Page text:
Anyway, I was at the Gota de Leche building yesterday to attend the general assembly and elections of the Heritage Conservation Society (HCS). Located along Lepanto (now S.H. Loyola Street) in Sampaloc, Gota de Leche was saved from years of neglect after a 2002 restoration that won the UNESCO Asia-Pacific Cultural Awards for restoration in 2003. The project summary reads: "The Gota de Leche building, situated in a congested area of Manila, was restored to its original appearance of 1917. The rental building attached to it in a recent past has been removed to offer clear sight lines from the street and vehicular access. The charitable program of providing free pediatric care and milk to poor children through the Gota de Leche (drop of milk) activities has been maintained since the original completion of the building."
Today, it may be the last remaining heritage property of value on historic Lepanto. And as the proposal says, "this (restoration) project shows to the anti-heritage conservation Manila authorities and population that heritage is valuable, viable, and applicable to the lifestyle of the contemporary Manileno."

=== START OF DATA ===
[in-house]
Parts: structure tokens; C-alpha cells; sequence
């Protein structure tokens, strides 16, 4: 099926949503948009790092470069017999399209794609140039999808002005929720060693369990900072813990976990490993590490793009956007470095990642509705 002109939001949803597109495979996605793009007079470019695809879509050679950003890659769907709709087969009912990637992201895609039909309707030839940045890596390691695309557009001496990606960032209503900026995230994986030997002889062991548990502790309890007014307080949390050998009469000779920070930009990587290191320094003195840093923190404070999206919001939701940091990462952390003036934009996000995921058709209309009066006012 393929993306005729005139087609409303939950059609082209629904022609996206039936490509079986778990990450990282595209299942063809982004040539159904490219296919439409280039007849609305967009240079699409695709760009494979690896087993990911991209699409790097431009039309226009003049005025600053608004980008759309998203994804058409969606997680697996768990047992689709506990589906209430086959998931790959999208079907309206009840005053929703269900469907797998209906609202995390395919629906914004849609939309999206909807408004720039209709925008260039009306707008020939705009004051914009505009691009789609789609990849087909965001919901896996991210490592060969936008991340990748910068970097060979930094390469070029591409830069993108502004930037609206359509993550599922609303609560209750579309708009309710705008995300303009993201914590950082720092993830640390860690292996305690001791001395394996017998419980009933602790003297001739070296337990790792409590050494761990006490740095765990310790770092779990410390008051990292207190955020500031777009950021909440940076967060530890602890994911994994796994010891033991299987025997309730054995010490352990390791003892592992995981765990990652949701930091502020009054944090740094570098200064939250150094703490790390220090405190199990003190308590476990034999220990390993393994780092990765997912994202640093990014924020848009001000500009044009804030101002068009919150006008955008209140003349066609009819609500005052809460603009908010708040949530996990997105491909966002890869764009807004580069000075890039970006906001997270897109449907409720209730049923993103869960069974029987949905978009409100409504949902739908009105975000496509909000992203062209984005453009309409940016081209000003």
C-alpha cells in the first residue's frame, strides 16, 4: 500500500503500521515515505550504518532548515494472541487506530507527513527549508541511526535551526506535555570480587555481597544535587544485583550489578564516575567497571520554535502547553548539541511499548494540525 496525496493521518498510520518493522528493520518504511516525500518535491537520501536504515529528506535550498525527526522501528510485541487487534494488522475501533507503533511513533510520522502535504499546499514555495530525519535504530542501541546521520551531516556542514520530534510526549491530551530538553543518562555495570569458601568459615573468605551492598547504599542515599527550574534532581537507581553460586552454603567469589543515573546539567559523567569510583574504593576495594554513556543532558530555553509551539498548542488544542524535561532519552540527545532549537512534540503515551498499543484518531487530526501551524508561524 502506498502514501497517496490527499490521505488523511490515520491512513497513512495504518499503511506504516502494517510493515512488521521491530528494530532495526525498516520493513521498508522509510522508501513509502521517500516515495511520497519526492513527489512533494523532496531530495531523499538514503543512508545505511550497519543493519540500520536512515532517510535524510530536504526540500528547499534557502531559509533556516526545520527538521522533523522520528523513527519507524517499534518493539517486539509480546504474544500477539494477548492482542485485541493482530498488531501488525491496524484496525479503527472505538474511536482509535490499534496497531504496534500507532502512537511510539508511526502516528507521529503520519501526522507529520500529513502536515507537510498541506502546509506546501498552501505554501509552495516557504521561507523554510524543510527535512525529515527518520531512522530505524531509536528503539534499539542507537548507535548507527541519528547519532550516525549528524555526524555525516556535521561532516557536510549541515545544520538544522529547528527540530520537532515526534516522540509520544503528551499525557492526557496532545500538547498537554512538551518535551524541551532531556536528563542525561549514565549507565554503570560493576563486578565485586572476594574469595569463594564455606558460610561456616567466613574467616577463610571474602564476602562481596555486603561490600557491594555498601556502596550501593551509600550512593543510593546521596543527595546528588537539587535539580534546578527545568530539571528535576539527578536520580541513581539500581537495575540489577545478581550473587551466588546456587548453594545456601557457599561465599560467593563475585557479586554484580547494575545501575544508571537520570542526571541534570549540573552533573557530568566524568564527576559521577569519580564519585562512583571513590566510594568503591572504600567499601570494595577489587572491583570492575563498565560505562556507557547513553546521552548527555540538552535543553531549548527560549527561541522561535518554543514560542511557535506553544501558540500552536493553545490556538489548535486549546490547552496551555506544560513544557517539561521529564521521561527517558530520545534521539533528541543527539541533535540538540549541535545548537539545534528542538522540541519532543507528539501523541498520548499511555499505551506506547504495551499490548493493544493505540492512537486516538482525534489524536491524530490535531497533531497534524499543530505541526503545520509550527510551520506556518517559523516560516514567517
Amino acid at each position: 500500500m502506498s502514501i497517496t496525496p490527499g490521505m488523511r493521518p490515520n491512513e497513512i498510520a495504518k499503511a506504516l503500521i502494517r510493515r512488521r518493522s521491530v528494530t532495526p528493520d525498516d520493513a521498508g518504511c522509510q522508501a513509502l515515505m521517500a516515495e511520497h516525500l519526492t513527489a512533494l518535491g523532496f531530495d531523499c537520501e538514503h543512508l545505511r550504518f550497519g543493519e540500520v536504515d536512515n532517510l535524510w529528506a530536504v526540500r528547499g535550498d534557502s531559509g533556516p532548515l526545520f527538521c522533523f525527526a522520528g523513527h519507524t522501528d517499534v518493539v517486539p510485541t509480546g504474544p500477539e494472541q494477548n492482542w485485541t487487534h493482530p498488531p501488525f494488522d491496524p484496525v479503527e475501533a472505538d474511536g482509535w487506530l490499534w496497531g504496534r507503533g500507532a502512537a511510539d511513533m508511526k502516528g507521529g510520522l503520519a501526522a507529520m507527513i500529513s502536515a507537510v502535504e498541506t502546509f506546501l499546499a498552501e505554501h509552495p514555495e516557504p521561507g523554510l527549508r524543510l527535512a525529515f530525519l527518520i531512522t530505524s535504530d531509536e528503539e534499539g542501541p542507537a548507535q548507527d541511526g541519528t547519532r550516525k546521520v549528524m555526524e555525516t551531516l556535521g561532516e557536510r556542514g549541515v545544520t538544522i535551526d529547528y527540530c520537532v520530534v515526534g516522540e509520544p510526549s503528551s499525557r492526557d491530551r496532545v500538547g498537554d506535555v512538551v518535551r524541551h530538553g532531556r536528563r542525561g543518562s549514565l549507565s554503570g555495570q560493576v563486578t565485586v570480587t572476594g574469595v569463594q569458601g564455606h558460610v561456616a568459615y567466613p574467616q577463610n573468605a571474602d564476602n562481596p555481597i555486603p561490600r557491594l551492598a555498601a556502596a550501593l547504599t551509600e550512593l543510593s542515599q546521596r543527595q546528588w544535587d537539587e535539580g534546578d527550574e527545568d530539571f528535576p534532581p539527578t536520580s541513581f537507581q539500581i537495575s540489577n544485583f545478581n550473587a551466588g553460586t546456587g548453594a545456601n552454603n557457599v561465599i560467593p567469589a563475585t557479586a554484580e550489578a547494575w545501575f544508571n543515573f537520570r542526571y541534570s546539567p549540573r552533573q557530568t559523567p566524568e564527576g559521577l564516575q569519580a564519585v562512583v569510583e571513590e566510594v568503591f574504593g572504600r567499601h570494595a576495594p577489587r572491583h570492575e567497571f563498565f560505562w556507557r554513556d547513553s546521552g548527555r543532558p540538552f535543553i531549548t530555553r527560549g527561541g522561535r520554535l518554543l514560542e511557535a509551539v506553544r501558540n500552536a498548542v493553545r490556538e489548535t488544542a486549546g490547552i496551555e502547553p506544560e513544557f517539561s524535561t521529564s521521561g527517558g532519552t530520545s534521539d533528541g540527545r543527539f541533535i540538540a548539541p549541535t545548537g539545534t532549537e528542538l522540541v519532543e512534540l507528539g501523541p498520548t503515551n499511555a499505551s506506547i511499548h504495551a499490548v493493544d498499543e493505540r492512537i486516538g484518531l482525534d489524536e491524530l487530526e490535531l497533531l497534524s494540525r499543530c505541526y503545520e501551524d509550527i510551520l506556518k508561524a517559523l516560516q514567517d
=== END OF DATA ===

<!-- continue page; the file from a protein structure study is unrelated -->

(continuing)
Back to the HCS meeting, I was one of those nominated to the 2006-2008 Board of Trustees. And to make the long story short, I'm in. Congratulations as well to the other members of the incoming HCS Board of Trustees: incumbent HCS president Gemma Cruz-Araneta, former DepEd undersecretary Juan Miguel Luz, former ambassador Raul Goco, urban planner Nathaniel von Einseidel, restoration architect Melvin Patawaran, and Prof. Rene Luis Mata of the UP College of Architecture. Photo of the HCS board courtesy of the Philippine Tatler; Gota de Leche courtesy of Ivan ManDy.
To be continued...